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Slumdog Millionaer [Blu-ray]


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Playback Region B/2 :This will not play on most Blu-ray players sold in the North America, Central America, South America, Japan, North Korea, South Korea, Taiwan, Hong Kong and Southeast Asia. See other Blu-ray options under “Other Formats & Versions”. Learn more about Blu-ray region specifications here

Editorial Reviews

New And Sealed !!! European zone (Region B2)

Product Details

  • Actors: Dev Patel, Freida Pinto, Saurabh Shukla, Anil Kapoor, Rajendranath Zutshi
  • Directors: Danny Boyle, Loveleen Tandan
  • Writers: Simon Beaufoy, Vikas Swarup
  • Producers: Cameron McCracken, Christian Colson, François Ivernel, Ivana MacKinnon
  • Format: PAL, Import
  • Language: German (DTS-HD 5.1), English (DTS-HD 5.1), Hindi (DTS-HD 5.1)
  • Subtitles: German
  • Region: Region B/2 (Read more about DVD/Blu-ray formats.)
  • Aspect Ratio: 1.77:1
  • Number of discs: 1
  • Rated: Unrated
  • DVD Release Date: December 1, 2009
  • Run Time: 120 minutes
  • Average Customer Review: 4.1 out of 5 stars  See all reviews (745 customer reviews)
  • ASIN: B001W5QA4C
  • Amazon Best Sellers Rank: #279,910 in Movies & TV (See Top 100 in Movies & TV)
  • Learn more about "Slumdog Millionaer [Blu-ray]" on IMDb

Customer Reviews

Great movie, great story line and good acting.
Winston
Ultimately, Slumdog is one of those "feel good" movies that, at the end, makes you smile.
Amazon Customer
For his part Jamal makes the most of what life gives him.
Mark J. Fowler

Most Helpful Customer Reviews

139 of 165 people found the following review helpful By Mark J. Fowler VINE VOICE on December 21, 2008
Verified Purchase
Slumdog Millionaire deserves a place among the masterpieces of world cinema. Praise is pouring in for this brilliant film, directed by Danny Boyle from a screenplay by Simon Beaufoy adapted from a novel by Vikas Swarup.

The settings move from the bleakest - the slums outside Mumbai, where our hero, Jamal Malik, lives as a child with his older brother Salim - to high rise vistas and no less than the Taj Mahal. The story ranges from the worst despair and heartbreak to the noblest sacrifice and most romantic love.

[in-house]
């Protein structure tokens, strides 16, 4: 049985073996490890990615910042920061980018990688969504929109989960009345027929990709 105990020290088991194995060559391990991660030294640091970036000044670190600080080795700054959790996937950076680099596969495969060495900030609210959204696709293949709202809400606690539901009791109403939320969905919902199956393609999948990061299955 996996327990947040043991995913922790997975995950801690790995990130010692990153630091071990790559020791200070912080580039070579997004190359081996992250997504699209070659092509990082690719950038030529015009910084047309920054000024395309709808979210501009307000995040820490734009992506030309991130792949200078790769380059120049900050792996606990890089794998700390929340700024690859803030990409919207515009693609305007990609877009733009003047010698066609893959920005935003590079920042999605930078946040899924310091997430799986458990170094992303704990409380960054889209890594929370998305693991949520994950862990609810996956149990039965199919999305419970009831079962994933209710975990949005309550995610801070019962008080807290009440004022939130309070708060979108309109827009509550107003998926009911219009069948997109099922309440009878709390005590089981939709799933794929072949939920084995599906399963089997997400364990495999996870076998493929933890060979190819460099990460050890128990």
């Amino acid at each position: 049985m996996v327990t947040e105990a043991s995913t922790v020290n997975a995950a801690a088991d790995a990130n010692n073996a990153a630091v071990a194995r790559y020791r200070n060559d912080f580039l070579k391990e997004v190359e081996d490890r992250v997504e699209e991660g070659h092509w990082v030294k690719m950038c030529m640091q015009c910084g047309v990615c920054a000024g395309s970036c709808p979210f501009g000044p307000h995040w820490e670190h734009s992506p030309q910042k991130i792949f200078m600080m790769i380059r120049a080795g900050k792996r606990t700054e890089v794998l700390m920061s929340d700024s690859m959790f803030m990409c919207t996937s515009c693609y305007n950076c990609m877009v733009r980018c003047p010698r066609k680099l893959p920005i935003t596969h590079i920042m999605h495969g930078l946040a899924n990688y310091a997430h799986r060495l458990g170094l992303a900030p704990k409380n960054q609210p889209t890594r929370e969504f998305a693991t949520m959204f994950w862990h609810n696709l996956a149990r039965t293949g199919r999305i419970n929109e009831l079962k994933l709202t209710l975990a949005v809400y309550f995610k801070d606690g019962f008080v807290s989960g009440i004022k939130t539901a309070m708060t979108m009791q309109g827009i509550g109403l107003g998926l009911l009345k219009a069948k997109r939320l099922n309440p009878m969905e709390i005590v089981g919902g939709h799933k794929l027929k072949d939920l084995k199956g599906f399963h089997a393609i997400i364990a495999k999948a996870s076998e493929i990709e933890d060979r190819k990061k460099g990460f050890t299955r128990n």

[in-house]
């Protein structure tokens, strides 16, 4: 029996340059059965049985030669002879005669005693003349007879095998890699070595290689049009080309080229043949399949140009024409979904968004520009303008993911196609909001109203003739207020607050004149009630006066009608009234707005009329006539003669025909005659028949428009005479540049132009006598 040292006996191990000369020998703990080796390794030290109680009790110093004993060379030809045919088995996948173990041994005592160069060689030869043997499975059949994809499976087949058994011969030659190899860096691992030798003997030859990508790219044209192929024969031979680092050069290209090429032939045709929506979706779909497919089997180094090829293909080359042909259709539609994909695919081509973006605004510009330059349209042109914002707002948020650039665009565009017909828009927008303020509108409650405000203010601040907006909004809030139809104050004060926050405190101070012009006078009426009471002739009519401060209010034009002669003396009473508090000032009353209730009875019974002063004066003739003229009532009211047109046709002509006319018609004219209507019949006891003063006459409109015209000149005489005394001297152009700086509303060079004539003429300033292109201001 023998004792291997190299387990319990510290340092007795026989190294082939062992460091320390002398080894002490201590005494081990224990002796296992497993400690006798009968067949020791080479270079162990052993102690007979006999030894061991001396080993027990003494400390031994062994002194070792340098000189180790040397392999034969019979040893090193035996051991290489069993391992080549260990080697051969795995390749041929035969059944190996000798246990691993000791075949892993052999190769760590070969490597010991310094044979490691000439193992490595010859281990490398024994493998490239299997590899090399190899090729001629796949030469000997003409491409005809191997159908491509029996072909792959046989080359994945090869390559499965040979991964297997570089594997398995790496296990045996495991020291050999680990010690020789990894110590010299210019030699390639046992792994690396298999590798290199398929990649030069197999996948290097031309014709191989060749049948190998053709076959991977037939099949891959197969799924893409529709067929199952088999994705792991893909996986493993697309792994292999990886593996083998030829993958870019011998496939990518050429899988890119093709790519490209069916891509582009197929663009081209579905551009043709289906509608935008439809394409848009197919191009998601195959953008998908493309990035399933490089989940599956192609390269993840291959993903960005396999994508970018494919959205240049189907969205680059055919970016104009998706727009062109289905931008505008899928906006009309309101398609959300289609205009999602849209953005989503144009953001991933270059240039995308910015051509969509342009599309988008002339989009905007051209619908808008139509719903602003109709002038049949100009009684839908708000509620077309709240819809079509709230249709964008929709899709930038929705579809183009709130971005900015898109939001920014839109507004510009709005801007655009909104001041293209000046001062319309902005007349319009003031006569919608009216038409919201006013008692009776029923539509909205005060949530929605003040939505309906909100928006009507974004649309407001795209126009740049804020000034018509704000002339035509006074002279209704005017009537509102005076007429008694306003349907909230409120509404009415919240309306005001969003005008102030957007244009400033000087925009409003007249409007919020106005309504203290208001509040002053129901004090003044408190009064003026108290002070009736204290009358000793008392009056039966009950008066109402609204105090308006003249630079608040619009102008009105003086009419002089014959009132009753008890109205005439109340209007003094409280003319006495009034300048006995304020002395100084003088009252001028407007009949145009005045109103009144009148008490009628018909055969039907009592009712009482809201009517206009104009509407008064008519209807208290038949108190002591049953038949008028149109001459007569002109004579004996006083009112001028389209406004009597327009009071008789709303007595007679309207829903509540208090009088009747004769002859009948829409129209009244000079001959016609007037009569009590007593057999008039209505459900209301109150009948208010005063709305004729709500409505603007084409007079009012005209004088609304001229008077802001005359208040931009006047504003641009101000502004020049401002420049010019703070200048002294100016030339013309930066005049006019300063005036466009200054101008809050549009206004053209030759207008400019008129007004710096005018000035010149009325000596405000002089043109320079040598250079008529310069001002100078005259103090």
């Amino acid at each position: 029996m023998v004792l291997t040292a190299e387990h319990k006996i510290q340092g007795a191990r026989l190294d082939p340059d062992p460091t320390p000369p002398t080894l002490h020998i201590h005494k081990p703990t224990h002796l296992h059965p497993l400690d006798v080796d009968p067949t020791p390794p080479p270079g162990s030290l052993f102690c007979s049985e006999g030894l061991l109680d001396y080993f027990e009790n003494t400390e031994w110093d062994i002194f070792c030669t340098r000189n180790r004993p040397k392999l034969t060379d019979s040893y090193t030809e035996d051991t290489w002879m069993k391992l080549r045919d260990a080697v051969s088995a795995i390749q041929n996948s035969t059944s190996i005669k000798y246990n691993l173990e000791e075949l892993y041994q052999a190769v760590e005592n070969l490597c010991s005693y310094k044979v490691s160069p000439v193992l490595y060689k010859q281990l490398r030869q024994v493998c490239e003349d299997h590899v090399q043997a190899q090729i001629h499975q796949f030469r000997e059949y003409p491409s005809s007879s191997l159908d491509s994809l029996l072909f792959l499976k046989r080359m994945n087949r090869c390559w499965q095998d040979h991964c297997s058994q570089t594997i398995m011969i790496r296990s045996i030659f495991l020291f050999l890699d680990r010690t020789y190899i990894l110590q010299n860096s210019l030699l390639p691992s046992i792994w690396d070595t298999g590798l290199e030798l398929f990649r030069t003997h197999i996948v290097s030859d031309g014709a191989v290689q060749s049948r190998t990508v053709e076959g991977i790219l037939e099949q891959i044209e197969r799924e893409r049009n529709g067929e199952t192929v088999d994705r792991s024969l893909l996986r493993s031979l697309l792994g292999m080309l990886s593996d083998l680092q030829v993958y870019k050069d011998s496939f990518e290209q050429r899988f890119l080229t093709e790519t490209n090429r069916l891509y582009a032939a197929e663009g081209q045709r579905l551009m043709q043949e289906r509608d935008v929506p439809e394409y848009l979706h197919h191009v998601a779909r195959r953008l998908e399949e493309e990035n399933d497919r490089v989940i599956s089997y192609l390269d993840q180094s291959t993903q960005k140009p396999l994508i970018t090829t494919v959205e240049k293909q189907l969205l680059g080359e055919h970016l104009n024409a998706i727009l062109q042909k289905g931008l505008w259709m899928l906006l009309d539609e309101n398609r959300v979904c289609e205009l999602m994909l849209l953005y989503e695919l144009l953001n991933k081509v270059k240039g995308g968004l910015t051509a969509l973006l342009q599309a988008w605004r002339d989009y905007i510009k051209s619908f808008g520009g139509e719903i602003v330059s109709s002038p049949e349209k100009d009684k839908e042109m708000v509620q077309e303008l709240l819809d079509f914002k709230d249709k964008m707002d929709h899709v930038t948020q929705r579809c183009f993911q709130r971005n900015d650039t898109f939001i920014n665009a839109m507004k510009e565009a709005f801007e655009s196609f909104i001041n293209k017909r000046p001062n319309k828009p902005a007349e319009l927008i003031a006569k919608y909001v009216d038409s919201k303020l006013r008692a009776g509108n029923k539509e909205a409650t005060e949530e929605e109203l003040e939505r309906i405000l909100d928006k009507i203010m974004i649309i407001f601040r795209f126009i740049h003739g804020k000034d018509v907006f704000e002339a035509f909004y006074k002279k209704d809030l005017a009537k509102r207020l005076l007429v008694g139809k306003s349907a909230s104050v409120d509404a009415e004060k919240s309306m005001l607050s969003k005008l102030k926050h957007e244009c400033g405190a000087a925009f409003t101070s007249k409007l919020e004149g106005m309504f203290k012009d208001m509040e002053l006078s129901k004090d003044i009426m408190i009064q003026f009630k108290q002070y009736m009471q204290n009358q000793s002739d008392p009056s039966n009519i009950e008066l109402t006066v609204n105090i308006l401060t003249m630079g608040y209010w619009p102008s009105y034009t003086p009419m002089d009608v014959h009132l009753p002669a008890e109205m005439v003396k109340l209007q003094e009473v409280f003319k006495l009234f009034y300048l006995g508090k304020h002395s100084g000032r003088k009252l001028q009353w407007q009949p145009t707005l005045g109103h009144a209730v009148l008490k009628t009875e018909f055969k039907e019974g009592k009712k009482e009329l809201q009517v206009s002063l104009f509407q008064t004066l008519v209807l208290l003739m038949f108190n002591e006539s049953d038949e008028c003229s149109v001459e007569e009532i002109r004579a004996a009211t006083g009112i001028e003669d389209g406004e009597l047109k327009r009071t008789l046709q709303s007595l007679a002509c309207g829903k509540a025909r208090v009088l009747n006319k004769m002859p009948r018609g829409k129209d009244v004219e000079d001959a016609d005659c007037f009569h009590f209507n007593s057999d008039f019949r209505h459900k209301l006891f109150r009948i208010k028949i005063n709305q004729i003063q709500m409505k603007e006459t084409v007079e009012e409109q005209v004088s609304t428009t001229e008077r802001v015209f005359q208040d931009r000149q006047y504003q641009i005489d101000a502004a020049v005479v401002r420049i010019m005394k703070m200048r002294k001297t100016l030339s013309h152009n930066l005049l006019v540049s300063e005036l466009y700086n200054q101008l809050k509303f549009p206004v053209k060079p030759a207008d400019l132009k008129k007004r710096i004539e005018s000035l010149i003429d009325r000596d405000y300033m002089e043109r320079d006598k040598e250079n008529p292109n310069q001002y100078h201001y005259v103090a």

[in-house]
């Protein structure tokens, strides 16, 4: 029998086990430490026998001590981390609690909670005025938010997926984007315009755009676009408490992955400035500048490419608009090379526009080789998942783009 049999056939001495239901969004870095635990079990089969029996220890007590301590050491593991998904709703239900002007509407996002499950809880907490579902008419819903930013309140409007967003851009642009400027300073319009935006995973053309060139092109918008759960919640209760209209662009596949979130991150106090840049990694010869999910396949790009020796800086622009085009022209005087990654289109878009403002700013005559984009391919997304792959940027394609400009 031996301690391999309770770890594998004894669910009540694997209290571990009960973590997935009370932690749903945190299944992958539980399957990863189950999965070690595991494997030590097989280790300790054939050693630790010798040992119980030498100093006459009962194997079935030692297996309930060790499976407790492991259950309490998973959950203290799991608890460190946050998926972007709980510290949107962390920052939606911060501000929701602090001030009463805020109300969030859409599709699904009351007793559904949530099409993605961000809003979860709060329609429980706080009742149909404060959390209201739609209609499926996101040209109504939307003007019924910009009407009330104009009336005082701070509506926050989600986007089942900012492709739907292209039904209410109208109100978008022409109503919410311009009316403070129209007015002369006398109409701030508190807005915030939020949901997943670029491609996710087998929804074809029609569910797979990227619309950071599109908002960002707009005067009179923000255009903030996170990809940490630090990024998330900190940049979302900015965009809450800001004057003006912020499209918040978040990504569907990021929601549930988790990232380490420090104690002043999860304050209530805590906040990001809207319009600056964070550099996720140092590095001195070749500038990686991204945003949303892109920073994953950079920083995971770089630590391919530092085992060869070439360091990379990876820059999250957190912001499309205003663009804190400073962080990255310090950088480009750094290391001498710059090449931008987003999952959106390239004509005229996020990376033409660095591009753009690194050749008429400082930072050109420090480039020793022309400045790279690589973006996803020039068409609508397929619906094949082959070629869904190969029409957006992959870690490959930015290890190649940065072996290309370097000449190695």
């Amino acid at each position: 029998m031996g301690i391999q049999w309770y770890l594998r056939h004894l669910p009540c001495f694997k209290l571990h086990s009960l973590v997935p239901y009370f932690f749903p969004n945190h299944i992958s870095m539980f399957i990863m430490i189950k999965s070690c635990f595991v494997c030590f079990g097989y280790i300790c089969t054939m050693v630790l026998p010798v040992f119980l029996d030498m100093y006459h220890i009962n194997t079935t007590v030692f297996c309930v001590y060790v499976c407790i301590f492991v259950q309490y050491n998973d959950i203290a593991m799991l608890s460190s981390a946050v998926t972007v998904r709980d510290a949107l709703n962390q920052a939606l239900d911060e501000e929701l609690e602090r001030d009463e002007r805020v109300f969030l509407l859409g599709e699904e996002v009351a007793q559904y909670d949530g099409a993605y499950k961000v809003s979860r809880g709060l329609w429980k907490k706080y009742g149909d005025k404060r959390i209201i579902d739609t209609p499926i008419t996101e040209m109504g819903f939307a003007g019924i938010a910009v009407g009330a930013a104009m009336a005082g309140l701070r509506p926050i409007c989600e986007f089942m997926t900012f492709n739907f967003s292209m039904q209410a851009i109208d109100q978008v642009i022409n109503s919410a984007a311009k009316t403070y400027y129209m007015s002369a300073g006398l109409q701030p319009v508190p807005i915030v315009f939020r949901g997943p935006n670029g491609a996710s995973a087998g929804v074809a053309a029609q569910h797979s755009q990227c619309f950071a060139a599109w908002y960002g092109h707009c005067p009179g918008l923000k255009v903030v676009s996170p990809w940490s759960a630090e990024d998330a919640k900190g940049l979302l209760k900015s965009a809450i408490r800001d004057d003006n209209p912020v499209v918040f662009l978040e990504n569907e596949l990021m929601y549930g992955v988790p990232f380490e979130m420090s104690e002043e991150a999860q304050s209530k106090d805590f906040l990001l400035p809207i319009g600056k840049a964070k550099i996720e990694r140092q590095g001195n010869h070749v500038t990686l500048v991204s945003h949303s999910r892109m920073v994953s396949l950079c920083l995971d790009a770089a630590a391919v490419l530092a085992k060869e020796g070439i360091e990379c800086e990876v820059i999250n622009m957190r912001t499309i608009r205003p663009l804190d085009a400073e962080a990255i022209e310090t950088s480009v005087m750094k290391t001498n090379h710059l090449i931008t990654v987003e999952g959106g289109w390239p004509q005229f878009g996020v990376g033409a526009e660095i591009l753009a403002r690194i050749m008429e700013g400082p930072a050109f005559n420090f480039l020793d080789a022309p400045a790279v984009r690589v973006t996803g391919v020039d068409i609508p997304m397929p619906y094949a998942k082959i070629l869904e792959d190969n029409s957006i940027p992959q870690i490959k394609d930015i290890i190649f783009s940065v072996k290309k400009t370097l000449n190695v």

We are introduced in the opening moments to the young adult Jamal, played by Dev Patel. He is a contestant on the Indian version of Who Wants To Be A Millionaire and has just answered the ten million rupee question prior to the end of the show. His next question will be worth twenty million rupees, an unimaginable fortune to the average Indian. The arrogant, primping star of the show, played with artificial charm concealing an oily narcissism by Anil Kapoor, cannot stand that young Jamal is stealing some of his spotlight, and believes that the young, uneducated "slumdog" is cheating. (One of the key sequences involves the host "proving" to himself that Jamal MUST be cheating.) Jamal has been handed over to the police, who torture him to make him confess his deception. This moment in Jamal's life frames the rest of the film, told in flashback, and explains the torturous road that allowed Jamal to answer even the most difficult questions.

We are not told about Jamal and Salim's father, but in an early sequence we see their mother murdered in a brutal religion riot as club-wielding Hindu's attack a Muslim slum. Orphaned, Jamal and Salim live in the trash dump at the edge of the slum. They befriend another orphan, the young girl Latika.
Read more ›
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50 of 58 people found the following review helpful By Glenn S. Brauer on July 20, 2009
Format: DVD
I saw this movie back in the Christmas season last year with some reluctance. Were it not for a good friend edging me on I probably would not have bothered. I incorrectly sensed that it was just another drippy foreign film about drippy people living on the edge and getting lucky.

Boy was I wrong.

This is such a smart, cleverly woven story with a classic twist--reminding me of Dickens--and all the stuff we love about life, but what's really striking--and I just watched this twice on DVD--is the precious love that is expressed here.

Lump in throat anyone?

Goosey bumps, too?